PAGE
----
Did the talks today and it was great, kids asking loads of questions, teachers really enthusiastic, hands on stuff went down well, and quite amazed by 9 year olds knowledge and thought process. When discussing how big the whole universe is, one asked what's on the other side, and another answered maybe another universe!   Quite profound for that age. Didn't have time for the toilet roll exercise!  

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Well done Peter - they all look like they're thoroughly enjoying themselves!!

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Last school year I did talks for 9 year olds and 5 year olds.  I took a telescope and lots of photos.  The children had clearly been well prepared by their teachers and knew a lot before I spoke to them.  Most of the time was taken up with a Q&A session.  The older children asked a huge variety of questions, from "have you ever seen a UFO?" to "Do any of the exoplanets found by Kepler have a breathable atmosphere?" (yes, really!).  The younger children mostly wanted to know what the sun and planets are made of.

It was a hugely enjoyable experience and I have been invited back to do the same this year.

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Don't underestimate 9 year olds. We had one visit last Saturday. He asked about " black holes", I thought here we go, how do I explain this to a 9 year old. I said we can't actually see them, he replied " no, that's because their effect is too strong for light to escape, do you think they may be partly responsible for the gravitational lensing of galaxies" :shocked:  And that was just the start!. He might have been nearly 10 though.  :icon_biggrin:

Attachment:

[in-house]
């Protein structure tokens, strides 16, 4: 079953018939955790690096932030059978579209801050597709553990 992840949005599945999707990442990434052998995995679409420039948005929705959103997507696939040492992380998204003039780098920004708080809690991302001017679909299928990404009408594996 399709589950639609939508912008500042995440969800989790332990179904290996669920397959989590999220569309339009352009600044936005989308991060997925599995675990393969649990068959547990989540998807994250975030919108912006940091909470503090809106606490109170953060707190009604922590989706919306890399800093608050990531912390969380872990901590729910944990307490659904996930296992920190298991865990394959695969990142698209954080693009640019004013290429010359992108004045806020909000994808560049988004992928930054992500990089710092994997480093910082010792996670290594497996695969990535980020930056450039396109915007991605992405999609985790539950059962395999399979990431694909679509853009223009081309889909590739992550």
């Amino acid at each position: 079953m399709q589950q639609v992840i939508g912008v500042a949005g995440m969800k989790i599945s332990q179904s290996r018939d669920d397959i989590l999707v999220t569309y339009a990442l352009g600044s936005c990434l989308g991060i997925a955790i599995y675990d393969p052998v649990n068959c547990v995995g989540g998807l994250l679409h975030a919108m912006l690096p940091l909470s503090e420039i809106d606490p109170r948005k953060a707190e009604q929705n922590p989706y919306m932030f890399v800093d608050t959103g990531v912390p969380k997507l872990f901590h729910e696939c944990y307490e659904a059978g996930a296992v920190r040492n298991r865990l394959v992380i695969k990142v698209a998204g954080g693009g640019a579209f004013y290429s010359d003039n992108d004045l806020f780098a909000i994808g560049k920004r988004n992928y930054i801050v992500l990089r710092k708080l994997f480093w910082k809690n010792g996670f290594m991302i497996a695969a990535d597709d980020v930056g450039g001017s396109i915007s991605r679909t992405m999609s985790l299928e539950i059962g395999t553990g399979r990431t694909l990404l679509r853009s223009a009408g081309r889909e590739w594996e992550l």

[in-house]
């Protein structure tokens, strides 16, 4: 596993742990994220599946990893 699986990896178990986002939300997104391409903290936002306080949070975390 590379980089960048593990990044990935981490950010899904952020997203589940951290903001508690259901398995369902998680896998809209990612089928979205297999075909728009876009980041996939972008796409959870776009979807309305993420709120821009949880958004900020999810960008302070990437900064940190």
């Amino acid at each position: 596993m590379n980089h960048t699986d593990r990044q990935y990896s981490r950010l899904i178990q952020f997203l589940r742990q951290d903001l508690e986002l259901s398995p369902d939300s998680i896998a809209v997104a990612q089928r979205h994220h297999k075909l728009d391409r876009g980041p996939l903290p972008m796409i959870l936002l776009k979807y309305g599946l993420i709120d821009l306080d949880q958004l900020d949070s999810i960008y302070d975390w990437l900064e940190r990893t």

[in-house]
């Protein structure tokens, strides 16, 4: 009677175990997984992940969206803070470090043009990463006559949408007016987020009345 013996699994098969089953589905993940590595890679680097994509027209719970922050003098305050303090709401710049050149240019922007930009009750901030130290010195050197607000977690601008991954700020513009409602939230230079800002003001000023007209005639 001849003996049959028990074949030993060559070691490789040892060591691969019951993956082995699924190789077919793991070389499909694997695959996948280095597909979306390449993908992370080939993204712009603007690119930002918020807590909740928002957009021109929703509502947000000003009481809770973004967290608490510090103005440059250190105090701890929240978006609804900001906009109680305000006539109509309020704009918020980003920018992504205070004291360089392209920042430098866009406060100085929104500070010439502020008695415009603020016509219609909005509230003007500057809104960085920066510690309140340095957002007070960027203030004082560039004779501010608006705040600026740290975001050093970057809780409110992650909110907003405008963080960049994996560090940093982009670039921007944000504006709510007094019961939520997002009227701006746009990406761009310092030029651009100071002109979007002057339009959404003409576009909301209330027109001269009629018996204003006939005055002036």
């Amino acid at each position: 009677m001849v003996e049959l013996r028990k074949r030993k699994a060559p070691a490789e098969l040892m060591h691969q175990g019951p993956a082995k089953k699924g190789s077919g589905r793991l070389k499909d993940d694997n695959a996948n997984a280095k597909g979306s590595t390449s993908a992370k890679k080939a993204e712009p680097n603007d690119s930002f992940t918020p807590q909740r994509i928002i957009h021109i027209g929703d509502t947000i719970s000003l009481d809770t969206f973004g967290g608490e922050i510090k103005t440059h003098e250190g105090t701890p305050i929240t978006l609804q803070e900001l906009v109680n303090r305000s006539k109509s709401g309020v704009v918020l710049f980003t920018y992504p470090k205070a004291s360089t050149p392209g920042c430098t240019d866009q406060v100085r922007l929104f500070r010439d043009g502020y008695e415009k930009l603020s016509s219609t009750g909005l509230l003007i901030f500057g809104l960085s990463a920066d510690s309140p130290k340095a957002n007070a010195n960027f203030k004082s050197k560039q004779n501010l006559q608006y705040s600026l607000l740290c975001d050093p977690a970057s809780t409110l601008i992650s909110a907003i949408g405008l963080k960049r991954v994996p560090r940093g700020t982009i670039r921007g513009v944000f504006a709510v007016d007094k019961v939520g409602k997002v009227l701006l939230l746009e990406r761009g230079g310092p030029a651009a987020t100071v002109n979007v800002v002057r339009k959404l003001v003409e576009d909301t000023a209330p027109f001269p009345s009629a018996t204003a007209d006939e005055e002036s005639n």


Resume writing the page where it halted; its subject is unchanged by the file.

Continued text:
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1 hour ago, Peter Drew said:

Don't underestimate 9 year olds. We had one visit last Saturday. He asked about " black holes", I thought here we go, how do I explain this to a 9 year old. I said we can't actually see them, he replied " no, that's because their effect is too strong for light to escape, do you think they may be partly responsible for the gravitational lensing of galaxies" :shocked:  And that was just the start!. He might have been nearly 10 though.  :icon_biggrin:

Children like that can be brilliant but they are also a risk in a presentation. The risk is that you end up having a conversation with that child which is witnessed but not understood by the rest of the audience.

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3 minutes ago, jnb said:

Children like that can be brilliant but they are also a risk in a presentation. The risk is that you end up having a conversation with that child which is witnessed but not understood by the rest of the audience.

That very nearly happened to me, one kid walked in and just started blurting out every fact he thought he knew, great enthusiasm but very distracting. It continued until the teacher got him under control when he started arguing about black holes and the opposite is a white hole and just going way off on a tangent. Turns out he needs tablets to calm him down, has a brother in my daughters class as well who is equally as uncontrollable. 

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1 hour ago, Sirius Starwatcher said:

Peco Sorry I missed you're initial  thread. Glad to hear that the presentation went well. The above link is something I posted last year which may have been of use to you. I post it now in case you do another presentation in the future.

The teachers said "see you next year!" on my way out. Could be a yearly thing.